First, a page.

Mondays at 4:30pm
ISM Great Hall
409 Prospect Street, New Haven, CT
Refreshments for mind, body, and spirit will be served. Free and
open to the public.
Click here for audio recordings of previous presentations.
Animals Return to the Sanctuary
Professor and Paden Chair in Religion, Southwestern University
Dr. Laura Hobgood-Oster holds the Elizabeth Root Paden Chair in Religion. Her teaching and research focus on the History of Christianity, Religion and Ecology, Animals and Religion, Ecofeminism and Women in the Christian Tradition. She also teaches in the Environmental Studies program.
Dr. Hobgood-Oster offers the following courses: Introduction to the Christian Tradition; Religion and Ecology; Heretics; Animals and Religion; Women and Religion; Upper-level Seminars in the Christian Tradition.
After receiving the M.Div. degree from Vanderbilt University and the Ph.D. degree from Saint Louis University, Dr. Hobgood-Oster taught for two years at California State University, Chico. She joined the faculty of Southwestern University in the fall of 1998. Laura lives with her husband, Jack, and their two canine buddies, Codi and Cezar.
Liturgy as Rhetoric in Twelfth-Century Women's Monasticism
William T. Flynn
Institute for Medieval Studies, University of Leeds, UK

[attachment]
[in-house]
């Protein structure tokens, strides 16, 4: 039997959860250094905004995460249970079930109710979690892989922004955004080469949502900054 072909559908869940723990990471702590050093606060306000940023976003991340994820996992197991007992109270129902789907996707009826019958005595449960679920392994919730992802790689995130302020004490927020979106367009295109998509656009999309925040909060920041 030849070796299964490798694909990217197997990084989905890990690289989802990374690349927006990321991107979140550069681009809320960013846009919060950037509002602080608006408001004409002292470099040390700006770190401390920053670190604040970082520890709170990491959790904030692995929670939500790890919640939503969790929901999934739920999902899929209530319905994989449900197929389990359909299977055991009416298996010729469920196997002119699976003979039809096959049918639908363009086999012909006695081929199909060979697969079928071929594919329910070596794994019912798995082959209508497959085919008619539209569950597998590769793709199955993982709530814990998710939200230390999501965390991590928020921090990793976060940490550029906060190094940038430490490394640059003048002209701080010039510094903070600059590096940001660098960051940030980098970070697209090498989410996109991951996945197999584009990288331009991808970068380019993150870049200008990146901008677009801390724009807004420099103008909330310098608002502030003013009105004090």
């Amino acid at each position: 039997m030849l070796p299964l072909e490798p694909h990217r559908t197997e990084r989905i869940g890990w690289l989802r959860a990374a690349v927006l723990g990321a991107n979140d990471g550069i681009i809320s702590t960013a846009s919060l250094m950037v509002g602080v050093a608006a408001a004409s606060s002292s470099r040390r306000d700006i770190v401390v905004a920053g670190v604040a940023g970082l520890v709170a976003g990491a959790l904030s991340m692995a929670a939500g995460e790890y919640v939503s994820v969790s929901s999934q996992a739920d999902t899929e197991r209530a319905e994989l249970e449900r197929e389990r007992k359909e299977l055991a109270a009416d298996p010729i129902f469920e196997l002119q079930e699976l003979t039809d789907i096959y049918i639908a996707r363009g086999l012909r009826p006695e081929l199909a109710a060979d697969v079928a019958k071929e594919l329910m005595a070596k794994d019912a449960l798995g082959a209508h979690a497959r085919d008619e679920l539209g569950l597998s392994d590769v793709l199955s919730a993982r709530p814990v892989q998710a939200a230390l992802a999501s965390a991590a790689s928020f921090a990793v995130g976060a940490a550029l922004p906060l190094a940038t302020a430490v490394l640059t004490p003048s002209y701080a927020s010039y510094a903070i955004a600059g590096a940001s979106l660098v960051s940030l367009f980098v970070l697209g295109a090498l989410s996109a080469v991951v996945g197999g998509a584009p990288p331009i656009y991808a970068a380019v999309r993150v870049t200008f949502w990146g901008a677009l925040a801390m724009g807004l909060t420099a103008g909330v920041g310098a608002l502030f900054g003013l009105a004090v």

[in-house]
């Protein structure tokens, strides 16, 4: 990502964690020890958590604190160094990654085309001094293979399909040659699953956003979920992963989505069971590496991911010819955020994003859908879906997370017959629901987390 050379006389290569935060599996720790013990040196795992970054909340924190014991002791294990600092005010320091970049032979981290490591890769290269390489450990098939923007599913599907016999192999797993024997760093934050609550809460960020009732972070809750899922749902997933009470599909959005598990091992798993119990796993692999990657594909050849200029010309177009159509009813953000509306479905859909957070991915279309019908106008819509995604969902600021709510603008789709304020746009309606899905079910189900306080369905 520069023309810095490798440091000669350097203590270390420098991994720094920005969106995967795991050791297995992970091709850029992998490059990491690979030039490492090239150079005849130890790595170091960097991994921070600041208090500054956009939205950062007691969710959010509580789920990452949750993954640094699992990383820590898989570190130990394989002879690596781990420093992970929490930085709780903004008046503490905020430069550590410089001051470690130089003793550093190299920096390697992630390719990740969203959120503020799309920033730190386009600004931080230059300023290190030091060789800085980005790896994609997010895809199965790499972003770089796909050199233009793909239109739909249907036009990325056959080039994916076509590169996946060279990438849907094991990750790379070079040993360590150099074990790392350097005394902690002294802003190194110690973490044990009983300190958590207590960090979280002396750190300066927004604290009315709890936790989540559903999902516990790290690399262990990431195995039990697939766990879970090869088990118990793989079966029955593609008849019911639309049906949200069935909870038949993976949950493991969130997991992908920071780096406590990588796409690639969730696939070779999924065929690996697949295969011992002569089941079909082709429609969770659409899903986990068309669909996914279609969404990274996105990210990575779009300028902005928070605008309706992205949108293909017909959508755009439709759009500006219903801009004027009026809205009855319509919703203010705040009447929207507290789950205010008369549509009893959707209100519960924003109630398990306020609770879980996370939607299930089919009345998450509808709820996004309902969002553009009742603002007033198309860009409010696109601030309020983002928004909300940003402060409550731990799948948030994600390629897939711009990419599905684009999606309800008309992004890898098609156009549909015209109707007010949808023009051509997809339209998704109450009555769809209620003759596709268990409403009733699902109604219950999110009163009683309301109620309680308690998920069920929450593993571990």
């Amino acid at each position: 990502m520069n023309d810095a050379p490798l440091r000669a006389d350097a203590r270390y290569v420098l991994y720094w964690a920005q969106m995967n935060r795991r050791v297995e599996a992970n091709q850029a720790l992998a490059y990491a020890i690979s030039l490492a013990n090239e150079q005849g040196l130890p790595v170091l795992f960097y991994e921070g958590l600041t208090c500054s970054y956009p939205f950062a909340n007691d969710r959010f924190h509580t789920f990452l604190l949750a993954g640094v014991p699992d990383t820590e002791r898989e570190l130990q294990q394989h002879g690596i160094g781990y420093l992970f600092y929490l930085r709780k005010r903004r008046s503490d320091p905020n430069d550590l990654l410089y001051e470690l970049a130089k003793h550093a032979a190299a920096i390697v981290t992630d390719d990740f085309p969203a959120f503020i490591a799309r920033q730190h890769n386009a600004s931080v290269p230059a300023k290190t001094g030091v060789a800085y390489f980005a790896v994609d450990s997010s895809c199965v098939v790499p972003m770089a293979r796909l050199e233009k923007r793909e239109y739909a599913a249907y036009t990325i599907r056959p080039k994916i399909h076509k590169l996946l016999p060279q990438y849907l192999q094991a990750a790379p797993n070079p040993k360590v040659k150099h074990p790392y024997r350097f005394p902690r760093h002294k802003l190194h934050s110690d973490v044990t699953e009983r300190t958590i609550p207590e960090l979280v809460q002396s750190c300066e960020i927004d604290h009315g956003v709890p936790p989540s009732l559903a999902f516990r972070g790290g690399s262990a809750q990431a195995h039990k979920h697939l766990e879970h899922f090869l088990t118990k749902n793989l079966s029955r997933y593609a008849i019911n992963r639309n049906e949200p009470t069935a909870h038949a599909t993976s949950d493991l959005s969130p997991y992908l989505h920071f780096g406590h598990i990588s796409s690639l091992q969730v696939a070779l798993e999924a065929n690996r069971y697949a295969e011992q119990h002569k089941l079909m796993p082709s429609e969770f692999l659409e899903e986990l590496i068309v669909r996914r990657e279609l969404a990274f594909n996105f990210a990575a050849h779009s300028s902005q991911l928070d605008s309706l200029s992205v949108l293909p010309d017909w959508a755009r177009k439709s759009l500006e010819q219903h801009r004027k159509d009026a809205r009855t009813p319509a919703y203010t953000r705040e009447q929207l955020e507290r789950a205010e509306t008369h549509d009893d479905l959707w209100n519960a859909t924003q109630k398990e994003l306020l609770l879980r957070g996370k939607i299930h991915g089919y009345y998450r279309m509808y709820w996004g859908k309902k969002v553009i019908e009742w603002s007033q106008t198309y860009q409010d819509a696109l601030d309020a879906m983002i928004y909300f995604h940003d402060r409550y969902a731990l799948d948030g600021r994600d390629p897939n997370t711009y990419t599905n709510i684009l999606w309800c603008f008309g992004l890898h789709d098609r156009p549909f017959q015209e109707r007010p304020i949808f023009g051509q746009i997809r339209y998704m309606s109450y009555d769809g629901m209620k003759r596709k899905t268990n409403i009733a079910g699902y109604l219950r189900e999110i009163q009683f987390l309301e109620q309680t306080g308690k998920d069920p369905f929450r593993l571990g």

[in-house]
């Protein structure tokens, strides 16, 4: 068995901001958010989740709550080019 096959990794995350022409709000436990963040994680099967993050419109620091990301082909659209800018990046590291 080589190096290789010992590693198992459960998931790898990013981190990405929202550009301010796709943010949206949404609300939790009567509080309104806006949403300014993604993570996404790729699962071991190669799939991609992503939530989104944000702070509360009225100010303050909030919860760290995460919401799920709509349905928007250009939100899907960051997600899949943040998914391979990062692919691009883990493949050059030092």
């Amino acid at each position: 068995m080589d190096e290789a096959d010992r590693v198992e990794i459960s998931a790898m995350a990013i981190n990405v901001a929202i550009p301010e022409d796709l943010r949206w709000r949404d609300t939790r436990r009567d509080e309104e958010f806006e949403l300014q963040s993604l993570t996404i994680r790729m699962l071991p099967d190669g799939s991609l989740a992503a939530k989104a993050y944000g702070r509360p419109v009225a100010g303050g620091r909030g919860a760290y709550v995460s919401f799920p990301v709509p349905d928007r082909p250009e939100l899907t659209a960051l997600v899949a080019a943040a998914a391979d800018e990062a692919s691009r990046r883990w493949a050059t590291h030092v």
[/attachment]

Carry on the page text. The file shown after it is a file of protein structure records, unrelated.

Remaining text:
William Thomas Flynn, University of Leeds, Institute for Medieval Studies, is the author of Medieval Music as Medieval Exegesis (Scarecrow, 1999), which investigates the cross-fertilization of the elementary study of grammar, rhetoric, music and liturgy and its effects on the production and interpretation of biblical commentary in the eleventh century church. Recent publications include “Ductus figuratus et subtilis: Rhetorical Interventions for Women in Two Twelfth-Century Liturgies’, in Rhetoric Beyond Words, ed. Mary Carruthers (Cambridge University Press, 2009); “Singing with the Angels: Hildegard of Bingen’s Representations of Celestial Music,” in Conversations with Angels, ed. Joad Raymond (Houndsmills: Palgrave, forthcoming 2009); “Letters, Liturgy and Identity: The Use of the Sequence Epithalamica at the Paraclete,” in Sapientia et Eloquentia: Meaning and Function in Liturgical Poetry, Music, Drama, and Biblical Commentary in the Middle Ages, ed. Gunilla Iversen and Nicolas Bell (Turnhout: Brepols, 2009). Other publications include chapters on liturgical music in the Oxford History of Christian Worship and Liturgy and Music: Lifetime Learning, and, with Jane Flynn, a forthcoming translation, Laus Angelica: Poetry in the Medieval Mass (Brepols, forthcoming 2009), of Gunilla Iversen’s Chanter avec les anges. BMus, Eastman School of Music (University of Rochester), 1978; MMus, Edinburgh University, 1979; MA, Duke University, 1988; Ph.D. (Theology), Duke University, 1992.